Thursday, March 7, 2013

Make Sure That You Are Ready For a Brand

As I was working on my earlier list of tips on designing your own brand and logo, a notion kept niggling away in the corner of my mind. I didn't mention it in the other article because it was already quite long, so I will address it here.

Make sure that you are ready to bear the burden of a brand.

Burden? How could a brand possibly be a burden? Indeed, after my article extolling the virtues of good branding, it seems like something every sane company should do. And assuming certain things, that's very true. But a brand can also be an immense responsibility. It must be nurtured and managed as something that the company owns just as any other capital expenditure.

Think about what a brand does. You are creating -- through images, sounds, colors, and words -- a "face" to which people can attach values. If we assume good values -- basically, if we assume good business -- then this is a desirable thing. But what if you are only doing a job as a part-time thing. What if your heart is only half in the work. What if, frankly, you aren't very good at what you do.

In this way, a brand can backfire. People attach values to your brand, and if these values are bad, your brand becomes toxic. The power of brand also makes these bad values persistent... really persistent. Indeed, when people attach values to a brand, they hang on like remoras. Repairing a brand that has been damaged by bad values will cost a fortune, which is the reason why so many companies that had had their brands damaged will simply choose to re-brand, sometimes even going so far as to change the name of the company.

If you remain anonymous -- if you remain faceless, as it were -- this generally cannot happen. There is nothing to which people can attach bad values. This faceless world is a place where many lackluster businesses have flourished for decades, be they electricians, dentists, or contractors. Dave the plumber is indistinguishable from Joe the plumber, and bad experiences with one can quickly be forgotten by customers.More or less, you are safe here.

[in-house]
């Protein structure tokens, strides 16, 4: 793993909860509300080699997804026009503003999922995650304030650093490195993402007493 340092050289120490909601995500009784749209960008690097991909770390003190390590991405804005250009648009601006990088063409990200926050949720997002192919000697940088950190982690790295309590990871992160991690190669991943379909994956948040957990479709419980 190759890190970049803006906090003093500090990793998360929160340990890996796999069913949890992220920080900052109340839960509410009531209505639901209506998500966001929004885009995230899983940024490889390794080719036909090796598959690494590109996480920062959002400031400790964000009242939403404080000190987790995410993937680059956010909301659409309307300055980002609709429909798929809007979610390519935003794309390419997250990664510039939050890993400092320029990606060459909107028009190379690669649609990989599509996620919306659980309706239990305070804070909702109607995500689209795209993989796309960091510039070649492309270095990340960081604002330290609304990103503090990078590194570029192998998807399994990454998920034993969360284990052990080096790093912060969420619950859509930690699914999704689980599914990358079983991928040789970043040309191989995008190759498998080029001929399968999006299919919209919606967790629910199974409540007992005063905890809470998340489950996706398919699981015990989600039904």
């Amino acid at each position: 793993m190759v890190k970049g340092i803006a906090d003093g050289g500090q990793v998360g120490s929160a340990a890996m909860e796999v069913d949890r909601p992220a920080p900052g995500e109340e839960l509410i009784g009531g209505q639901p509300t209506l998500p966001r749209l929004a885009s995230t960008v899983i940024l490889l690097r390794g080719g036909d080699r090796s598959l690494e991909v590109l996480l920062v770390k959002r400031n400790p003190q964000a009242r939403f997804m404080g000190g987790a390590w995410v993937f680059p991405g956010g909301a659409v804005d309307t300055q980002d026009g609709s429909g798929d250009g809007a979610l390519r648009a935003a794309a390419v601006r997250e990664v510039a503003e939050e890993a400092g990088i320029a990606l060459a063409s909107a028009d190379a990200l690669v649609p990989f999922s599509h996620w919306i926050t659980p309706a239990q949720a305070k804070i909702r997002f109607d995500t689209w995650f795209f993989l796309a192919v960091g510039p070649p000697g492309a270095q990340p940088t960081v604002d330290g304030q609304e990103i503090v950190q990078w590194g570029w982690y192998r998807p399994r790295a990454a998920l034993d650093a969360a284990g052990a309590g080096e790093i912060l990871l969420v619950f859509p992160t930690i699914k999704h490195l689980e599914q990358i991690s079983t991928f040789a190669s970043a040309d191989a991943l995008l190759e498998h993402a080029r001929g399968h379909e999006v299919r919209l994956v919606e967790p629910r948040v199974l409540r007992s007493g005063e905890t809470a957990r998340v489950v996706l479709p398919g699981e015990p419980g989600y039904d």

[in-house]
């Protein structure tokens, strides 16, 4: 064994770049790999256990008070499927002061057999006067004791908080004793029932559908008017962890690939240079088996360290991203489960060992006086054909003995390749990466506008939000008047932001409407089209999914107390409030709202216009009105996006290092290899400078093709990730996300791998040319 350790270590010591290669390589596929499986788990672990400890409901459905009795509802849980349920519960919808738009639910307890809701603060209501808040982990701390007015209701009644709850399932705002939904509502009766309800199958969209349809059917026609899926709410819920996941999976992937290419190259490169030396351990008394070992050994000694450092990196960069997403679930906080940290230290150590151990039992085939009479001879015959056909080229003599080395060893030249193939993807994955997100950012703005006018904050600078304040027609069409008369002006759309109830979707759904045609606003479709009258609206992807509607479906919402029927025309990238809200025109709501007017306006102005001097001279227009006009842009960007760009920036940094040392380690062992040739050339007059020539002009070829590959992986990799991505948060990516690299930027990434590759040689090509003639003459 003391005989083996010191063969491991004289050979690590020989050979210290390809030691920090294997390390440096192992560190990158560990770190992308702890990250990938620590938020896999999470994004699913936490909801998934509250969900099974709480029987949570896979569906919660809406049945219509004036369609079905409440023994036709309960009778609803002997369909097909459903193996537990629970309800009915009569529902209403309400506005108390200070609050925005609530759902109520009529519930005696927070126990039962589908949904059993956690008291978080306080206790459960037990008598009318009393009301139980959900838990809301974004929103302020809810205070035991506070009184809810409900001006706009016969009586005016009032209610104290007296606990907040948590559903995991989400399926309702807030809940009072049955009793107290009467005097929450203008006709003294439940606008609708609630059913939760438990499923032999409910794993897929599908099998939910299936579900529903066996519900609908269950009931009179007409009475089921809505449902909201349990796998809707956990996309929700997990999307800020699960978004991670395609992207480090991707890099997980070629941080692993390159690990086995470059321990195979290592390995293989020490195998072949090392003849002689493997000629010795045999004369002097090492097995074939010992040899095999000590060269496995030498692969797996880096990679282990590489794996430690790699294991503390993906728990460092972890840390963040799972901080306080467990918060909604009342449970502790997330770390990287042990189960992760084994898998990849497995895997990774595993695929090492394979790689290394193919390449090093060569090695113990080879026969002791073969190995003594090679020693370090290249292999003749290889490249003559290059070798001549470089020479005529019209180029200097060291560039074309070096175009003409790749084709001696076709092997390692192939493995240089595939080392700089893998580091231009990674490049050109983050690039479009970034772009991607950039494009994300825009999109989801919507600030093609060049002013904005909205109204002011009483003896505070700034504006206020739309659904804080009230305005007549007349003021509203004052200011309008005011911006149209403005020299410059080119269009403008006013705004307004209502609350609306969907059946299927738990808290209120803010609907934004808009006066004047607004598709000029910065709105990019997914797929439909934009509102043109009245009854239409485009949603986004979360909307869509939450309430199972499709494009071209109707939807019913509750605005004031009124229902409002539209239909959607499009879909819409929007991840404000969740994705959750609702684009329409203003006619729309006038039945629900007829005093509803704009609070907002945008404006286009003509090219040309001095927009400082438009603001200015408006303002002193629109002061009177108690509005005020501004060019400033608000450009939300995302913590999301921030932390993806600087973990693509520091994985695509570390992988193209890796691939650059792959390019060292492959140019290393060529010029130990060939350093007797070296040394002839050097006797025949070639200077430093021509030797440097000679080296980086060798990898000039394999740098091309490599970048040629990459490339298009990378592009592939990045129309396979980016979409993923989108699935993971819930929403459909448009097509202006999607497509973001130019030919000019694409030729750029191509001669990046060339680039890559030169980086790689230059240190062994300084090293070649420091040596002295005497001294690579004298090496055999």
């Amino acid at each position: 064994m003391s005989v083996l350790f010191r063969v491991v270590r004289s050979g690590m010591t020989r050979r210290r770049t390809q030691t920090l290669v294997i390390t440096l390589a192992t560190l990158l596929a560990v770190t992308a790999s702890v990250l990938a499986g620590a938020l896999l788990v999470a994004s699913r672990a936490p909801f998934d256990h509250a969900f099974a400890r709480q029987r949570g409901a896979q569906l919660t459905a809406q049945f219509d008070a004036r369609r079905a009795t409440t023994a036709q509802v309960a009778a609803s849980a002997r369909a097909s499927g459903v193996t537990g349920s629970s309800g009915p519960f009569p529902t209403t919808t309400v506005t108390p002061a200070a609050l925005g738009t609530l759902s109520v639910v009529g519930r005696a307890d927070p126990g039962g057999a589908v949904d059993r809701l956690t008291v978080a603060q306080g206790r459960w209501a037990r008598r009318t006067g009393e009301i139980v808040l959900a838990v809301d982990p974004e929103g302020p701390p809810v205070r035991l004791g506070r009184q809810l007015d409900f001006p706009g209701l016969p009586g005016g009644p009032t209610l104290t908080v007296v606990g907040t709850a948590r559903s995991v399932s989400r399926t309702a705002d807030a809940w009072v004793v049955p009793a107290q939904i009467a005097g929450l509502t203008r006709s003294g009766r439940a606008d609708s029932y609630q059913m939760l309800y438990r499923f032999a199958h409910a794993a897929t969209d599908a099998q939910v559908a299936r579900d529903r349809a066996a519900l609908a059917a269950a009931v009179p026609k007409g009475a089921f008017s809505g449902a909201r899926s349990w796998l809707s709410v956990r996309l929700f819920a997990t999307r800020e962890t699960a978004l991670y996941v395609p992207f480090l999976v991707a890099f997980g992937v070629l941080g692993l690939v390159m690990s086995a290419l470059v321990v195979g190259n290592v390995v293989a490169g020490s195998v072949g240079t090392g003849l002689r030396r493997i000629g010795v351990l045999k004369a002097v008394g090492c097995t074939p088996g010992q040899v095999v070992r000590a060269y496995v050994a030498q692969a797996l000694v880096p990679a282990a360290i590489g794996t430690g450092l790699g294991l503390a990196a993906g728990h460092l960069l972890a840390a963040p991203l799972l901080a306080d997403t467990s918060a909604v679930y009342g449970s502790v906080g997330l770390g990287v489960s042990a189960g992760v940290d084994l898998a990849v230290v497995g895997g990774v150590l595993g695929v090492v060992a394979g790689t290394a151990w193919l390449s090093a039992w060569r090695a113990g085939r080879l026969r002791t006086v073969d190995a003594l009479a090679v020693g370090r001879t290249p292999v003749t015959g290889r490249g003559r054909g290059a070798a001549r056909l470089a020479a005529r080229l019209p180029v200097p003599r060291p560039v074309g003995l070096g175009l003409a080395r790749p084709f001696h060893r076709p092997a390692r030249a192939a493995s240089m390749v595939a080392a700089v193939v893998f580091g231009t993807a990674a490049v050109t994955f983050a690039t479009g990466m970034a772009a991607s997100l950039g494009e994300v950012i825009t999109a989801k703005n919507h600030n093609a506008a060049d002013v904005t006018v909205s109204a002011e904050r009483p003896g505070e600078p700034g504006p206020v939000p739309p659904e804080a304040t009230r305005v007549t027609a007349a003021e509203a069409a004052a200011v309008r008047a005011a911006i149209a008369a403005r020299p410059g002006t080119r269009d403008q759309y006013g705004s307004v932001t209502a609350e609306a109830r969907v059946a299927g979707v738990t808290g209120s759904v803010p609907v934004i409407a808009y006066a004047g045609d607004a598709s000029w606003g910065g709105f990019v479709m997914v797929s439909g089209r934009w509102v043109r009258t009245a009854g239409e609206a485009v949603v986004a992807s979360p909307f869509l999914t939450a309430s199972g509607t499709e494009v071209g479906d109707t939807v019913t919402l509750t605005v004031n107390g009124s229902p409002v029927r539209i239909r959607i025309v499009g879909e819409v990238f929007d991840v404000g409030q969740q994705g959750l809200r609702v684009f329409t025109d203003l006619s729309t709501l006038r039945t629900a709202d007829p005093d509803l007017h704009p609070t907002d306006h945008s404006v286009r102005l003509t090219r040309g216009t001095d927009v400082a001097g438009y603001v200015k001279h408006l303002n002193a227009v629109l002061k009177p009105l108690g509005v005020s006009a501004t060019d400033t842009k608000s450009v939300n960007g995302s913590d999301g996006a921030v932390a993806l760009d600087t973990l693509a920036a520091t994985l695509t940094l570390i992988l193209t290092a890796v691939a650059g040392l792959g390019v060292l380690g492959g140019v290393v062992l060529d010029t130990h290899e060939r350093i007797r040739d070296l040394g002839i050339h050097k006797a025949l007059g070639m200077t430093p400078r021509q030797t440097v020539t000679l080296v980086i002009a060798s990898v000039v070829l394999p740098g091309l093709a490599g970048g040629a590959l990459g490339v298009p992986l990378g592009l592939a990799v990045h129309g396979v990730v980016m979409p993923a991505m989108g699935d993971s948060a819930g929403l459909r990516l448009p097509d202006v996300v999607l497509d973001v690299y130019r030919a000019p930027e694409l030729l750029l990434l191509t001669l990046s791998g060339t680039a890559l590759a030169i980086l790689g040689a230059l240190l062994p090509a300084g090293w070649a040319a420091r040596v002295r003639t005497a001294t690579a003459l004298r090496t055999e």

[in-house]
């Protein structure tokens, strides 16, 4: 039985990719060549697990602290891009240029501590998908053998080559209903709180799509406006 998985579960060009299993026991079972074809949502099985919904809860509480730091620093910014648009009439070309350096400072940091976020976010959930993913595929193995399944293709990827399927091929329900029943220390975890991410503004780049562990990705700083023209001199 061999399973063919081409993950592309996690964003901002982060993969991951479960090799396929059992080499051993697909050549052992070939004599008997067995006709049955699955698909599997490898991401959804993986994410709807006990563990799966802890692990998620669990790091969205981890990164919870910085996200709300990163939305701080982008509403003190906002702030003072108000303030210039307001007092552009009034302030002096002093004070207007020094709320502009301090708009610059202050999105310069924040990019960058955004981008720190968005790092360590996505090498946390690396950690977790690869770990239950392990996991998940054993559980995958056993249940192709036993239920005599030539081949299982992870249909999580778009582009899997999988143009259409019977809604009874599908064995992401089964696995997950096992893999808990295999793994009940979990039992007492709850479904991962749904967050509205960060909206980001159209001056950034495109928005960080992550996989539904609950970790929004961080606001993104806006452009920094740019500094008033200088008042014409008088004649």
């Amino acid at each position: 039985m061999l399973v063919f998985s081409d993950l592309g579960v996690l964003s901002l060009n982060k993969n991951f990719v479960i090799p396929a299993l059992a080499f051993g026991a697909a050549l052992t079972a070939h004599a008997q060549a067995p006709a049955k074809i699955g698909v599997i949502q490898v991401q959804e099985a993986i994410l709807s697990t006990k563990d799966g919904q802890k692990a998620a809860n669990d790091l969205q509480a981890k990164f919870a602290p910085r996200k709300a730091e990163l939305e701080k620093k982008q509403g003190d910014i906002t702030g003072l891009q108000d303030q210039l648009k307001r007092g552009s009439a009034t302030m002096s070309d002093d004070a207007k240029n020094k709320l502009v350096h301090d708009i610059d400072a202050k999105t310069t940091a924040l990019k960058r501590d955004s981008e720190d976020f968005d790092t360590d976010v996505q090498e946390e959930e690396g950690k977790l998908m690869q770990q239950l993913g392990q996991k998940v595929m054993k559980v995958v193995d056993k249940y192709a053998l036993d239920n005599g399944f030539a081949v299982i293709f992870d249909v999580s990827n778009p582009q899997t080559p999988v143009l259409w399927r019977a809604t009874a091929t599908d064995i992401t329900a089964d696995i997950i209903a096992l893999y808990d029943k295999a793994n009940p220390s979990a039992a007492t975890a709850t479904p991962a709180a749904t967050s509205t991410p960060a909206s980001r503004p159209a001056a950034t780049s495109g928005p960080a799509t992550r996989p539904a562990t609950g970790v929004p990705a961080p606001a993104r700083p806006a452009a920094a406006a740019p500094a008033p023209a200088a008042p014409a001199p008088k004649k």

Obviously, as I point out in my earlier article, in an ideal situation, you don't want this. You want the ability to stand out! But precisely because this endeavor is valuable, you absolutely need to be keenly aware of the risks. And truly, even the risks themselves are good in a way. If this process was easy to implement and maintain, everyone would be doing it, and it would thus not be valuable. A good thing that is difficult to implement only makes it better.

If you want a brand, remember this point: a brand only develops value through the customer interaction with your company. Your primary concern is always behavior. You NEED to make sure that your behavior will attach positive characteristics to your brand, and this is time-consuming.

Likewise, a good brand requires a fair amount of money behind it. If your company is small, this isn't a big deal, but if you are a larger operation -- say, a plumber with multiple employees -- having a brand can be pricey. You will need to ensure that your customer's experience is branded from beginning to end. Cards, signs, letterhead, outfits, training, websites, etc.

If you don't invest the required capital in the implementation of your brand, it will appear cheap and encourage a negative reaction even before you have a chance to actually interact with the customer. As I said, a bad brand well implemented is better than a great brand that is poorly implemented.

If you do not have enough money and wherewithal, do not brand. Brands can be dangerous and you need to mitigate that danger. Entering the marketplace with a poor brand implementation (cheap signs, interior design, employee training, etc) will cast an immediate pall on your company that will require hard work to overcome. DO NOT saddle yourself with that deficit.

Brand when you are ready to do it well. Not before.


1:  Today, the Internet is casting some light on this shadowy realm through review websites that can attach judgments irrevocably to a name. Unsurprisingly, we have seen dozens of court cases where business that once thrived in anonymity suing the websites that enable users to post reviews. I find the lawyers suing to stop bad reviews the most ironic.

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